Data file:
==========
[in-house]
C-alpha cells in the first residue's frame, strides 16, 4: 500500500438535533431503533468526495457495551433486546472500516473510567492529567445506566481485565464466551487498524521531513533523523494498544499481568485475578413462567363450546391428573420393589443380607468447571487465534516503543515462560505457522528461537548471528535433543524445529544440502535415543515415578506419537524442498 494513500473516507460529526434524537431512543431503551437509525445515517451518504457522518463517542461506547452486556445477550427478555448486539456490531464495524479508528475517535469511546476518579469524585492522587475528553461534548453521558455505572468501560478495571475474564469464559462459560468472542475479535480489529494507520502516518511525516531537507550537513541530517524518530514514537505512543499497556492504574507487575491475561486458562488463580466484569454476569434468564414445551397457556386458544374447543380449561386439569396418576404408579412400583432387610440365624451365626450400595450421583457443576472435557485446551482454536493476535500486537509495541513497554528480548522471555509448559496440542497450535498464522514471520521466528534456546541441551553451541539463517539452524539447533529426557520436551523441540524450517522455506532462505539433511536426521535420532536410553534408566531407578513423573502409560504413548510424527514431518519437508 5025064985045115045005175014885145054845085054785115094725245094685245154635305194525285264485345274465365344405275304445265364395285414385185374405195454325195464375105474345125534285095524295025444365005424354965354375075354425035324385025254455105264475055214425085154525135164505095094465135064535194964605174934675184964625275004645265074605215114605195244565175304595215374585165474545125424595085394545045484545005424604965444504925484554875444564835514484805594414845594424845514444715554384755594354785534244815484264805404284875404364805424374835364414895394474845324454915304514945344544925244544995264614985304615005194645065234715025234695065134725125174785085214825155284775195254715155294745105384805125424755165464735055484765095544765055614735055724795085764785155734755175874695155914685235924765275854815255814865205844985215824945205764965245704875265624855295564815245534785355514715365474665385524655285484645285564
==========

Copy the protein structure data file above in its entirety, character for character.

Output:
[in-house]
C-alpha cells in the first residue's frame, strides 16, 4: 500500500438535533431503533468526495457495551433486546472500516473510567492529567445506566481485565464466551487498524521531513533523523494498544499481568485475578413462567363450546391428573420393589443380607468447571487465534516503543515462560505457522528461537548471528535433543524445529544440502535415543515415578506419537524442498 494513500473516507460529526434524537431512543431503551437509525445515517451518504457522518463517542461506547452486556445477550427478555448486539456490531464495524479508528475517535469511546476518579469524585492522587475528553461534548453521558455505572468501560478495571475474564469464559462459560468472542475479535480489529494507520502516518511525516531537507550537513541530517524518530514514537505512543499497556492504574507487575491475561486458562488463580466484569454476569434468564414445551397457556386458544374447543380449561386439569396418576404408579412400583432387610440365624451365626450400595450421583457443576472435557485446551482454536493476535500486537509495541513497554528480548522471555509448559496440542497450535498464522514471520521466528534456546541441551553451541539463517539452524539447533529426557520436551523441540524450517522455506532462505539433511536426521535420532536410553534408566531407578513423573502409560504413548510424527514431518519437508 5025064985045115045005175014885145054845085054785115094725245094685245154635305194525285264485345274465365344405275304445265364395285414385185374405195454325195464375105474345125534285095524295025444365005424354965354375075354425035324385025254455105264475055214425085154525135164505095094465135064535194964605174934675184964625275004645265074605215114605195244565175304595215374585165474545125424595085394545045484545005424604965444504925484554875444564835514484805594414845594424845514444715554384755594354785534244815484264805404284875404364805424374835364414895394474845324454915304514945344544925244544995264614985304615005194645065234715025234695065134725125174785085214825155284775195254715155294745105384805125424755165464735055484765095544765055614735055724795085764785155734755175874695155914685235924765275854815255814865205844985215824945205764965245704875265624855295564815245534785355514715365474665385524655285484645285564